While festival staff scrambled to protect equipment and clean up the main stage, it was decided not to wait, but to switch the Downchild Blues Band from the main stage to the tent stage. Frankly, it was a stroke of genius as the legendary band, celebrating their 50th anniversary, was able to replicate the feel of pulsating, crowded Canadian venues they had played for upwards of 250 to 300 shows a year for many of those years. Led by top-notch harmonica player and guitarist Donnie “Mr. Downchild” Walsh, with award-winning vocalist Chuck Jackson, the group played songs from throughout their history, including their famous “Shotgun Blues” and “I’ve Got Everything I Need (Almost),” as well as the high-energy “Mississippi Woman, Mississauga Man” from their 2017 release, Something I’ve Done, which features songs written by five different band members. The band’s impressive history and music can be found here.
Joe Louis Walker had a couple of surprises for fans during his set. Piano player extraordinaire Kenny “Blues Boss” Wayne, easily the best-dressed person in attendance, joined what had initially been billed as a trio. Walker is a familiar face to Central New York blues fans, having played in Utica years ago and more recently at Funk N Waffles in Syracuse. He shared stories of the elder blues men that gave him a chance when he was just starting out and paid tribute by playing a song by Earl Zebedee Hooker. The second surprise was when Walker paid it forward by inviting Jontavious Willis to join him. Willis looked elated as he grabbed Walker’s red and black Greco guitar and smiled all throughout his time onstage.
Once the rain ended and the rainbow appeared, perennial blues festival circuit favorite Tab Benoit took to the main stage. A dynamic guitar player with a distinct vocal style that mixes his Cajun roots with a whiskey-soaked sound more often heard in country music, Benoit is an original in a genre that often relies on familiar forms. A power trio with just Benoit and a rhythm section, the band had fans crowding up front and singing and dancing along.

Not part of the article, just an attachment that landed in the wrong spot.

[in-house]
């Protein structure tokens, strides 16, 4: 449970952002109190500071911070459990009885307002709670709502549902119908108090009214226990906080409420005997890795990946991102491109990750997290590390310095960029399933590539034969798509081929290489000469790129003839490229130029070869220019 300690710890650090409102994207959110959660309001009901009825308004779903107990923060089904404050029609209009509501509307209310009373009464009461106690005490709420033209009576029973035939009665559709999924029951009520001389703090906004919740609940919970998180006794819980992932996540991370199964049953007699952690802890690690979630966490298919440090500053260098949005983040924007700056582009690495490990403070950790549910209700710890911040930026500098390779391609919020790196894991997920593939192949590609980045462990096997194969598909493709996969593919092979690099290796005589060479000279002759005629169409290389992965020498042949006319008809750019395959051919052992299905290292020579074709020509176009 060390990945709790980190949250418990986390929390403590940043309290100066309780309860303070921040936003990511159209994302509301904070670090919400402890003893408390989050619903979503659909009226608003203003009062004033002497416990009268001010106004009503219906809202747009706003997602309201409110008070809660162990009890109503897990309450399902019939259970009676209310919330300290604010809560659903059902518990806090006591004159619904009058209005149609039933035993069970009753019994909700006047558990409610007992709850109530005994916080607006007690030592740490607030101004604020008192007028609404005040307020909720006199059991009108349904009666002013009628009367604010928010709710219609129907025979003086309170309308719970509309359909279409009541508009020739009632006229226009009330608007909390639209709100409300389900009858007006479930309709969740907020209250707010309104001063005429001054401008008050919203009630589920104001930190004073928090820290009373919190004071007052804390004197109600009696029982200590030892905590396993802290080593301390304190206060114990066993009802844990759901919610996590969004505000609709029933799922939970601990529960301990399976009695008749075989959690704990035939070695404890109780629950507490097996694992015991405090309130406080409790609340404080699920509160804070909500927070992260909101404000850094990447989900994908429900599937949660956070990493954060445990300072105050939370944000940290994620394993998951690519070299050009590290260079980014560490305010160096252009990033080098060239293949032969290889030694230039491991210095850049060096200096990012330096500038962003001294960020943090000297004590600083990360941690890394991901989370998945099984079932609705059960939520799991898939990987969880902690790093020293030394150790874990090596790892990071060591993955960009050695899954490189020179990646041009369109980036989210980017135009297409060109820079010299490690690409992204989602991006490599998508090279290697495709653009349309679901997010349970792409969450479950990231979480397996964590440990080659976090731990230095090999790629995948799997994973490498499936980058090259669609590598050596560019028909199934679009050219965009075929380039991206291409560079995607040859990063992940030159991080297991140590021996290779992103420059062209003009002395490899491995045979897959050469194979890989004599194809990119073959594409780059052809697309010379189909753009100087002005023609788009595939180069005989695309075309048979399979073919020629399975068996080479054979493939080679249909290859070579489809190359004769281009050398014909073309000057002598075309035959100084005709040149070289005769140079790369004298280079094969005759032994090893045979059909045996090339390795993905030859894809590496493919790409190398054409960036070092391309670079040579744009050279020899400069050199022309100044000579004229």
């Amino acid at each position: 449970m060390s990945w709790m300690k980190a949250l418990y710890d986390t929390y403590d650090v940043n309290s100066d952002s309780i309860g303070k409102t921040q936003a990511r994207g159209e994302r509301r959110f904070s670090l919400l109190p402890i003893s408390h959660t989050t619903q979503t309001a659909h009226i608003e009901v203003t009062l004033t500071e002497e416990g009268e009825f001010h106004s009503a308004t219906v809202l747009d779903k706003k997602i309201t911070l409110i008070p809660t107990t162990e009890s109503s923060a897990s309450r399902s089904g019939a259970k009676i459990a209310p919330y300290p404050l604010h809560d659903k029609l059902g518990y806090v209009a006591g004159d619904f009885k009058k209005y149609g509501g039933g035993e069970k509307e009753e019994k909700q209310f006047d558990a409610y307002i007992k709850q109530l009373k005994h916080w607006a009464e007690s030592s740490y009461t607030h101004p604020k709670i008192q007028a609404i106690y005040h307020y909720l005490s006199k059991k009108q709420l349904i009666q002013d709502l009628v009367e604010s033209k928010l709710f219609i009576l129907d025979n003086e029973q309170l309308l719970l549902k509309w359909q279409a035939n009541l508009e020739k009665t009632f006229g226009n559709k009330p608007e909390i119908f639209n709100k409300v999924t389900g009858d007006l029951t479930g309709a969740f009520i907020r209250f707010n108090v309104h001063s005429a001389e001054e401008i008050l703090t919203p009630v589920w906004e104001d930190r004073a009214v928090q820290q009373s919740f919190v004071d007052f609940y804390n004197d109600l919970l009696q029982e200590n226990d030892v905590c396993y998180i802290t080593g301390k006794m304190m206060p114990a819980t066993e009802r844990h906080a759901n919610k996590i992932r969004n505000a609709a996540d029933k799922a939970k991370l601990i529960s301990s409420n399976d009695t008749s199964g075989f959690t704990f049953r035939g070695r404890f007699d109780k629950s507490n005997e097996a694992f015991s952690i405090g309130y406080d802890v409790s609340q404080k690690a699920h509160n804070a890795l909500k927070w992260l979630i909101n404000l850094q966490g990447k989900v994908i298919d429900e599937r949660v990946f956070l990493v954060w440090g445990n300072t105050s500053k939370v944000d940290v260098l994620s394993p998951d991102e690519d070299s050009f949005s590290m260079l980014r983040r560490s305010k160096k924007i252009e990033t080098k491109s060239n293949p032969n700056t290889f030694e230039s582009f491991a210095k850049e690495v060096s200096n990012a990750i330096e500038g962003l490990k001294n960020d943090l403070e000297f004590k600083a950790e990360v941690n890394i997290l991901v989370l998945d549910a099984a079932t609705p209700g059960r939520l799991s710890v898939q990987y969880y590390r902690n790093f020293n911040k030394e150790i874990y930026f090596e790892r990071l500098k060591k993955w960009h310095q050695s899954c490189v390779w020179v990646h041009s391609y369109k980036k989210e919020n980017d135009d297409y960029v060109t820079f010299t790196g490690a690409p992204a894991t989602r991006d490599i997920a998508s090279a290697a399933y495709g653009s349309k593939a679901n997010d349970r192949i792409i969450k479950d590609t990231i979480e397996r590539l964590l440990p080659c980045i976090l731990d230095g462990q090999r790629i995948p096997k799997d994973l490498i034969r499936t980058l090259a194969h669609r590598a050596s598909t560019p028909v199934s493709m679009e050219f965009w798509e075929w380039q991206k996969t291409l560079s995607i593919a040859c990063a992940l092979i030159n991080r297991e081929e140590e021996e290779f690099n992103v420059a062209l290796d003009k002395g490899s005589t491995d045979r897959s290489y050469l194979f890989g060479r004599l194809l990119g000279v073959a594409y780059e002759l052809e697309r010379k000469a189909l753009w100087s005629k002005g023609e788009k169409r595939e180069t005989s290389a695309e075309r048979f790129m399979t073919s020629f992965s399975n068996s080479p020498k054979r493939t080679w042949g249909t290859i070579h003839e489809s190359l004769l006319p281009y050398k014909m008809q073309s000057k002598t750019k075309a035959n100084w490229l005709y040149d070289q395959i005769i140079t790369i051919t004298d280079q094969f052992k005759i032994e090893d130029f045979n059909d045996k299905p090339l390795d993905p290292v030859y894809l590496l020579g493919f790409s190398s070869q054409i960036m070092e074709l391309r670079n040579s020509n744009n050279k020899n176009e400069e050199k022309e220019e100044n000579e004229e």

Closing out the day was Mississippi Heat band leader Pierre Lacocque, an impressive harmonic player and singer in his own right, directing a slightly stripped down touring version of the band, which sometimes features a horn section and multiple guitarists. The band still packed a punch and Lacocque was perfectly willing to share the stage and shine a light on the other performers, including the magnetic Carla Stinson on vocals for several songs and very special guest, Chicago legend Lurrie Bell on guitar and vocals.
Now in its 27th year, the Chenango Blues Festival is revered by fans far and wide. They have a fantastic knack of identifying and presenting emerging artists that create thousands of brand new fans. Valerie June, Ghost Town Blues Band, Davina and the Vagabonds, Southern Avenue, Nikki Hill, and Jerron “Blind Boy” Paxton come to mind in just the last few years. They also showcase known crowd pleasers and veteran acts that deserve an appreciative, responsive audience. They treat fans and artists with respect, pay attention to details, and just do things right. It’s a simple formula, but that doesn’t mean it’s simple to do. However, those are exactly the reasons why it is many fans’ favorite festival each and every year.